From Billy Elliot to Cast Away, how many of these instant classics have you watched?
Sputnik (15) is the latest addition to the ‘bringing back something unexpected from space’ genre.
Babyteeth (15) lulls you into its emotional core, though its more conventional than you might expect.
Matteo Garrone’s adaptation of Pinocchio is a tale darker than Disney’s famous take.
Eva Riley’s tale of a lonely teen in a seaside town is sensual and sensitive with a touching central performance by Frankie Box
Flitting between reality and fantasy with some eerie images and a strong sense of atmosphere this tale of a young girl on an empty caravan site is not too complex
Eva Green is a trainee astronaut who spends all her time getting ready for a mission that we never see while resenting the fact that she will miss her daughter in space
Make sure to bring a cushion to hide behind as Pop Up Pictures is returning to the Norfolk Showground and this time there will be horror films alongside family favourites.
The story of how Crouch End columnist Caitlin Moran came to be a journalist has likeable performances and witty lines that don’t quite translate from the page
Drive-in cinemas have been hugely popular in America for decades, but with social distancing now a part of everyday life they finally seem to be hitting it off in the UK with events popping up across the country.
Strong performances in a seedy tale of Deep South drug dealing that strips away any glamour for the criminal underworld
A nice film for the nice people who live in London’s middle-class Richard Curtis world but with likeable characters and lashings of innocence, it has a certain charm
Lee Min-jae’s romzomcom is implausible and inconsistent but also inventive, good-looking and funny
Da Five Bloods sees four African American war veterans return to Vietnam on a quest to find the remains of their fallen squad leader, and the gold fortune he helped them hide.
With an elliptical script and a gift for composition Hylnur Palmason’s Icelandic study of betrayal and grief is slow paced but effective
A documentary about New York Antiquarian booksellers sounds boring, and it is: charmingly, endearingly, reassuringly dull.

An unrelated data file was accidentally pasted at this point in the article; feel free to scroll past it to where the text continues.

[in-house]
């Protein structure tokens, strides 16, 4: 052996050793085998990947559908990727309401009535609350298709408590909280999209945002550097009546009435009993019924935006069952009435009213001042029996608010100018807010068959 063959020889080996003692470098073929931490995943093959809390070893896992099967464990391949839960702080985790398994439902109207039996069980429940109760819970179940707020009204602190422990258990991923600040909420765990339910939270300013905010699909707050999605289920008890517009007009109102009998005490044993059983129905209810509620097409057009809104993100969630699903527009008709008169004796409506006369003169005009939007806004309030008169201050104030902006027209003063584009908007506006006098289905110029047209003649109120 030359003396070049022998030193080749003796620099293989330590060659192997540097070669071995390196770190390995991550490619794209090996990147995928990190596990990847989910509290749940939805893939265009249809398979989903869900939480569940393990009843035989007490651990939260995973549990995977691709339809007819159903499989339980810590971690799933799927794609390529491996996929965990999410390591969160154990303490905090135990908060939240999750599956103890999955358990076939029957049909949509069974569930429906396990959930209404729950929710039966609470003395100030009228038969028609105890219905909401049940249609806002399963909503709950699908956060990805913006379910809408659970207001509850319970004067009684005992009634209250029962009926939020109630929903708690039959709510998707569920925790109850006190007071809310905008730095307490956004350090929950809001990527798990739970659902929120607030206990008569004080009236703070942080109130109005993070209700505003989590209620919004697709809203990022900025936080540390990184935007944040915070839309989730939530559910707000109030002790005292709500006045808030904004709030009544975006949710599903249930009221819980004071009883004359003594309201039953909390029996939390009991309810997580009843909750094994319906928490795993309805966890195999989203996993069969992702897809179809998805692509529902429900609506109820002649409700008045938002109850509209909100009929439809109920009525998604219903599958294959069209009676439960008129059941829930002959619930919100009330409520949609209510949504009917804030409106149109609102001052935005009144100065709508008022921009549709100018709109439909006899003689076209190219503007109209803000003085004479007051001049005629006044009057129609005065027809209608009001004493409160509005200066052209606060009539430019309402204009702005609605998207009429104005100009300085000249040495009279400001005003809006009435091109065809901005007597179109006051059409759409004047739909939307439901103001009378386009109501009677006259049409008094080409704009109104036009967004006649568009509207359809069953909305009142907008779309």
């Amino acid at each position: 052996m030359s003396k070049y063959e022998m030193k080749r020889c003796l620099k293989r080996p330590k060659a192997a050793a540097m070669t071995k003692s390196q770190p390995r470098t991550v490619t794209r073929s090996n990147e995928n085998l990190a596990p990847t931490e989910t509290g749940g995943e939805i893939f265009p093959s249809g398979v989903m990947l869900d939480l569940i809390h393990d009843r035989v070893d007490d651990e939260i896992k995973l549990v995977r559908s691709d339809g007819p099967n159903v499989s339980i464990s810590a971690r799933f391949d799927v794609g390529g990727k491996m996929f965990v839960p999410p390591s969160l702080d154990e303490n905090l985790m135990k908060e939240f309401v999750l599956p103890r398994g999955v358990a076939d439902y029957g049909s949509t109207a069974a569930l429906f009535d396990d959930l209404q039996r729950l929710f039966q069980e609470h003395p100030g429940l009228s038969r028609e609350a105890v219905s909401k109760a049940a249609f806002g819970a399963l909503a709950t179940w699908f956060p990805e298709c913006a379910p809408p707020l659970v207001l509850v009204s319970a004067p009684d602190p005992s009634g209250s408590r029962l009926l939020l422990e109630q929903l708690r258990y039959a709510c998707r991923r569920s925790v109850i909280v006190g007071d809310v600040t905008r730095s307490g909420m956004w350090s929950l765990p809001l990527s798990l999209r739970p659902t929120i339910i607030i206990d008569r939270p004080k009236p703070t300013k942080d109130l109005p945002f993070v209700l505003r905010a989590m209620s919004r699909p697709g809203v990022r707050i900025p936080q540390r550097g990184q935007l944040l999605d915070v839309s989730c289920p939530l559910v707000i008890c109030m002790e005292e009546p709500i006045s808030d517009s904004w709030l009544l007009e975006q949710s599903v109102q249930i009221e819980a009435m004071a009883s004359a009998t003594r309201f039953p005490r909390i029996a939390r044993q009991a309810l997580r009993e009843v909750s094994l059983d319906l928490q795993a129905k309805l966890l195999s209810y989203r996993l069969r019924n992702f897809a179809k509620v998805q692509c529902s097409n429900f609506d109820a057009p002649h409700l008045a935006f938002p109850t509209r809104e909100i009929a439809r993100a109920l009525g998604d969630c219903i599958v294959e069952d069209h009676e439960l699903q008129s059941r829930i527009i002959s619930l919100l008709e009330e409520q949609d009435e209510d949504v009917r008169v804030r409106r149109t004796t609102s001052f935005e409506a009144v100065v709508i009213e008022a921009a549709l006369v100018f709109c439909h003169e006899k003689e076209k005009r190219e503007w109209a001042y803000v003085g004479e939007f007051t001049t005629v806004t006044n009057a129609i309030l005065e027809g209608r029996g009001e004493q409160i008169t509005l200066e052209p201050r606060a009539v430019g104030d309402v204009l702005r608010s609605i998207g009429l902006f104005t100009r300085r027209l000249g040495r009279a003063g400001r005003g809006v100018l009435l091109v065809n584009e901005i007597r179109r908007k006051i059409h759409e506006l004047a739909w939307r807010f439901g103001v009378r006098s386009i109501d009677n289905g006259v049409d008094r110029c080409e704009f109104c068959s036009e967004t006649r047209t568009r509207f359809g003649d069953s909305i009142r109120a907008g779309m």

A fascinating portrait of America’s foremost working director as a film student and documentary maker
Lindsay Anderson’s scathing but unwieldy satire in which a crumbling NHS hospital is a microcosm of our nation’s failings, seems timely now
The story of how record exec Drew Dixon disclosed her rape allegation against her former boss is timely, painful and well told
Disney’s latest adaptation of a successful book series is like Harry Potter except nothing actually happens
A film of mime artist Marcel Marceau’s wartime adventures with the French Resistance is an intriguing proposition, well acted, competent but not always believable
The entire history of female film-makers as told by a man unsurprisingly lacks insight into what they have contributed to cinema
Sonic the Hedgehog is a charming and appropriately wacky comedy, with a kind and heartwarming centre.
This 2013 sci-fi dystopia by the Parasite director has a unique vision and a compelling pace
Thriller about the disappearance of a glamorous woman in rural France plays satisfying narrative tricks and explores the tale from different perspectives
Twenty well-meaning short films of life in Brexit Britain fail to see the big picture
What sounds like the title of an 80s Sylvester Stallone film a beautifully shot, carefree Hong Kong action comedy that’s like a joy filled Fight Club
Tom Hanks’ latest sees him playing a saint with no edge in a film that grinds towards a predictable end
A portrait of a harried personal assistant to an abusive media mogul gets to the heart of how Harvey Weinstein got away with it for so long
Guy Ritchie’s latest London gangster movie isn’t as smart or witty as he thinks it is
The independent cinema is pioneering a new world streaming service to provide audiences with new films during lockdown.
Oddball globetrotting romp starring Charles Dance, Arnold Schwarzenegger and Jackie Chan has bad dubbing an illogical plot and questionable acting
In 1970, the Miss World competition took place in London, hosted by US comedy legend, Bob Hope.
A film as relentlessly entertaining as this deserves to be seen by as many people as possible.
Inspired by a shocking true story, a tenacious attorney (Mark Ruffalo) uncovers a dark secret that connects a growing number of unexplained deaths.